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The cystic duct is anatomical structure which connects the gallbladder and extrahepatic bile duct. There are several anatomical variants of cystic duct but in most cases these are not clinically relevant problems. More often, dilation of cystic duct is seen to cause confusion after some imaging studies performed on the patient. However, primary and secondary diseases may also be associated with cystic duct dilation and this condition should be properly diagnosed.

Cystic Duct Anatomy

As mentioned, the cystic duct joins extrahepatic bile duct and the gallbladder. It is usually several centimeters (2 to 4 cm) long, containing concentric folds which are called the spiral valves of Heister. This structure is frequently seen as to have serpentine or tortuous course, while its diameter is normally somewhere from 1 to 5mm (millimeters).

In most people, the cystic duct enters the extrahepatic bile duct from the right lateral position. It can also enter this duct from medial, anterior or posterior aspect, but these cases are much rarer. Cystic duct is runs parallel to extrahepatic bile duct and it can be of spiral course in some patients.

Diagnostic Methods

Depiction of normal anatomy and changes of the cystic duct may be seen on different procedures and imaging. Doctors may use: computed tomography (CT), direct cholangiography, magnetic resonance (MR) imaging (MR cholangiopancreatography, and cholescintigraphy) or ultrasonography (US). Direct cholangiography could include endoscopic retrograde cholangiopancreatography (ERCP), intraoperative cholangiography, percutaneous transhepatic cholangiography (PTC) and T tube. Out of all these diagnostic and depiction methods, direct cholangiography and MR cholangiopancreatography have been considered to give optimal visualization in almost every case.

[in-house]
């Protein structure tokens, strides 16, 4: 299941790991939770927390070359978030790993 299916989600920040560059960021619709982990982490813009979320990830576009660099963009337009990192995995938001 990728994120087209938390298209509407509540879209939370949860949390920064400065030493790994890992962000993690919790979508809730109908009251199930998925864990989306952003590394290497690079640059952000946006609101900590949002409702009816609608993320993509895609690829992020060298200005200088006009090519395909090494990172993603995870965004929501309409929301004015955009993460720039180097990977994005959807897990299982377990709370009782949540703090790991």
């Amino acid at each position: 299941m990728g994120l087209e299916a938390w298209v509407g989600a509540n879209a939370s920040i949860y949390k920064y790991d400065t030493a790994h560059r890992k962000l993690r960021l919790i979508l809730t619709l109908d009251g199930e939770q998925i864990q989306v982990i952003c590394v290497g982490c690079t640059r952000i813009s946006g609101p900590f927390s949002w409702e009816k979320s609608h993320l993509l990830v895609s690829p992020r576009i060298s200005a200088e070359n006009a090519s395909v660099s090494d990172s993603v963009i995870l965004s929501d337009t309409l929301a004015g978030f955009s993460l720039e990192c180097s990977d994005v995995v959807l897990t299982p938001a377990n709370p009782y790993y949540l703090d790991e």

In direct cholangiography the cystic duct is filled with adequate amount of contrast material in injection, after which, the patient is placed in optimal position. If there is no filling of the cystic duct, patients positioning is more common explanation than any obstruction of the cystic duct.

The cystic duct is seen as high signal intensity structure on MR cholangiopancreatography. Alteration of image acquisition is usually helpful to differentiate extrahepatic bile duct and the cystic duct (if they happen to overlap). T2 weighed sequences are considered as optimal to depict the cystic duct. T1 weighed images are also good, but only when the cystic duct contains concentrated bile.

Dilation of Cystic Duct

Obstruction of the biliary tract may cause cystic duct dilation, especially when the cystic duct is located above the obstruction lesion. Dilation can be so significant, that the cystic duct may appear as gallbladder or dilated hepatic branch. However, this condition doesn’t have to provoke dilation of the cystic duct and it may stay of normal size even if there is some significant dilation of the extrahepatic bile duct.

Dilated cystic duct should be properly diagnosed, in order to avoid complications such as leakage of the bile, cystic duct injuries or mistaken placement of proximal end of endoscopic stent into the cystic duct. Additionally, dilated cystic duct may look like: cystic mass in porta hepatis or the head of pancreas.

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